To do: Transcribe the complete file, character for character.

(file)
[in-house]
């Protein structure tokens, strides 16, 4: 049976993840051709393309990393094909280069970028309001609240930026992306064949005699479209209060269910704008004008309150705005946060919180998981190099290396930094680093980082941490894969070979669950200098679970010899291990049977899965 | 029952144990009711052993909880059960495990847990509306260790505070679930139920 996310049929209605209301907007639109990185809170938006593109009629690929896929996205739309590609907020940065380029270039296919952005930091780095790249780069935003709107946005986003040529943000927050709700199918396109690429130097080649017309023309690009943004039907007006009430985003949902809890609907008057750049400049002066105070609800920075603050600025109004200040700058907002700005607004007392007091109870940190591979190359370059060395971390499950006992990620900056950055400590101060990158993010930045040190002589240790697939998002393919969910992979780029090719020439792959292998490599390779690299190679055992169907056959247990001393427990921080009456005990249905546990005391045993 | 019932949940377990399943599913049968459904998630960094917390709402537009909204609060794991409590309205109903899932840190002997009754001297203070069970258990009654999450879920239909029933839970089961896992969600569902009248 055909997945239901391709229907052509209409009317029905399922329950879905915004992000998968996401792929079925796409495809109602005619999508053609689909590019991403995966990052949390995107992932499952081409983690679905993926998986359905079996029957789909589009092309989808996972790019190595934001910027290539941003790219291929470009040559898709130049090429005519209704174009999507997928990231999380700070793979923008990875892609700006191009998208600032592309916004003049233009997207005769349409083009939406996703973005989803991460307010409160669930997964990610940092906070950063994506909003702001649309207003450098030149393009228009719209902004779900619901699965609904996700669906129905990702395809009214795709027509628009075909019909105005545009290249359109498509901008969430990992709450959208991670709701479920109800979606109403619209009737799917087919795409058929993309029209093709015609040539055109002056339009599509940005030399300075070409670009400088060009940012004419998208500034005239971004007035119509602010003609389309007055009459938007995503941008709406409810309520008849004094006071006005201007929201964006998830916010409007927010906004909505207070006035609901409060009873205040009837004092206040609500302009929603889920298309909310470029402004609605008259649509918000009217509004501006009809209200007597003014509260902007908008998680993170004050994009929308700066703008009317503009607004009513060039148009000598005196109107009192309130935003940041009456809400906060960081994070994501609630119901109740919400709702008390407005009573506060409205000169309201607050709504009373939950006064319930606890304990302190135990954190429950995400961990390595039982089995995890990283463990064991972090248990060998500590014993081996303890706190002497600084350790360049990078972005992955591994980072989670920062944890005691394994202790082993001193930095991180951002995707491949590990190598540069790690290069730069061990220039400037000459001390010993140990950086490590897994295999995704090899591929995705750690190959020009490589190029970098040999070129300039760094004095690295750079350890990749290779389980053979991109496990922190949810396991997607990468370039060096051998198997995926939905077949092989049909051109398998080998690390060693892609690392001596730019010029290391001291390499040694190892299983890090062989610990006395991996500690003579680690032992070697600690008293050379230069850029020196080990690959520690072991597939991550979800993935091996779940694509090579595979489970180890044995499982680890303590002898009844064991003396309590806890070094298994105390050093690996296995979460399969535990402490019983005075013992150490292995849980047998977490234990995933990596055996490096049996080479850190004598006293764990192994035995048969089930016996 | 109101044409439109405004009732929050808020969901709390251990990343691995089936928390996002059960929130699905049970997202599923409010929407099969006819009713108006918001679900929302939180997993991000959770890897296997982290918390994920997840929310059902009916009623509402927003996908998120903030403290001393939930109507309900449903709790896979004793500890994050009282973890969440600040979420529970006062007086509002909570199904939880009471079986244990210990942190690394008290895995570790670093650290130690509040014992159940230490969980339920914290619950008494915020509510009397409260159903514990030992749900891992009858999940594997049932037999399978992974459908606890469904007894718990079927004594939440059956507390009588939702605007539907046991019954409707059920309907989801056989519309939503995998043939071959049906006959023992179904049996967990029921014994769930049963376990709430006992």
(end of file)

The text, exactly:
[in-house]
């Protein structure tokens, strides 16, 4: 049976993840051709393309990393094909280069970028309001609240930026992306064949005699479209209060269910704008004008309150705005946060919180998981190099290396930094680093980082941490894969070979669950200098679970010899291990049977899965 | 029952144990009711052993909880059960495990847990509306260790505070679930139920 996310049929209605209301907007639109990185809170938006593109009629690929896929996205739309590609907020940065380029270039296919952005930091780095790249780069935003709107946005986003040529943000927050709700199918396109690429130097080649017309023309690009943004039907007006009430985003949902809890609907008057750049400049002066105070609800920075603050600025109004200040700058907002700005607004007392007091109870940190591979190359370059060395971390499950006992990620900056950055400590101060990158993010930045040190002589240790697939998002393919969910992979780029090719020439792959292998490599390779690299190679055992169907056959247990001393427990921080009456005990249905546990005391045993 | 019932949940377990399943599913049968459904998630960094917390709402537009909204609060794991409590309205109903899932840190002997009754001297203070069970258990009654999450879920239909029933839970089961896992969600569902009248 055909997945239901391709229907052509209409009317029905399922329950879905915004992000998968996401792929079925796409495809109602005619999508053609689909590019991403995966990052949390995107992932499952081409983690679905993926998986359905079996029957789909589009092309989808996972790019190595934001910027290539941003790219291929470009040559898709130049090429005519209704174009999507997928990231999380700070793979923008990875892609700006191009998208600032592309916004003049233009997207005769349409083009939406996703973005989803991460307010409160669930997964990610940092906070950063994506909003702001649309207003450098030149393009228009719209902004779900619901699965609904996700669906129905990702395809009214795709027509628009075909019909105005545009290249359109498509901008969430990992709450959208991670709701479920109800979606109403619209009737799917087919795409058929993309029209093709015609040539055109002056339009599509940005030399300075070409670009400088060009940012004419998208500034005239971004007035119509602010003609389309007055009459938007995503941008709406409810309520008849004094006071006005201007929201964006998830916010409007927010906004909505207070006035609901409060009873205040009837004092206040609500302009929603889920298309909310470029402004609605008259649509918000009217509004501006009809209200007597003014509260902007908008998680993170004050994009929308700066703008009317503009607004009513060039148009000598005196109107009192309130935003940041009456809400906060960081994070994501609630119901109740919400709702008390407005009573506060409205000169309201607050709504009373939950006064319930606890304990302190135990954190429950995400961990390595039982089995995890990283463990064991972090248990060998500590014993081996303890706190002497600084350790360049990078972005992955591994980072989670920062944890005691394994202790082993001193930095991180951002995707491949590990190598540069790690290069730069061990220039400037000459001390010993140990950086490590897994295999995704090899591929995705750690190959020009490589190029970098040999070129300039760094004095690295750079350890990749290779389980053979991109496990922190949810396991997607990468370039060096051998198997995926939905077949092989049909051109398998080998690390060693892609690392001596730019010029290391001291390499040694190892299983890090062989610990006395991996500690003579680690032992070697600690008293050379230069850029020196080990690959520690072991597939991550979800993935091996779940694509090579595979489970180890044995499982680890303590002898009844064991003396309590806890070094298994105390050093690996296995979460399969535990402490019983005075013992150490292995849980047998977490234990995933990596055996490096049996080479850190004598006293764990192994035995048969089930016996 | 109101044409439109405004009732929050808020969901709390251990990343691995089936928390996002059960929130699905049970997202599923409010929407099969006819009713108006918001679900929302939180997993991000959770890897296997982290918390994920997840929310059902009916009623509402927003996908998120903030403290001393939930109507309900449903709790896979004793500890994050009282973890969440600040979420529970006062007086509002909570199904939880009471079986244990210990942190690394008290895995570790670093650290130690509040014992159940230490969980339920914290619950008494915020509510009397409260159903514990030992749900891992009858999940594997049932037999399978992974459908606890469904007894718990079927004594939440059956507390009588939702605007539907046991019954409707059920309907989801056989519309939503995998043939071959049906006959023992179904049996967990029921014994769930049963376990709430006992």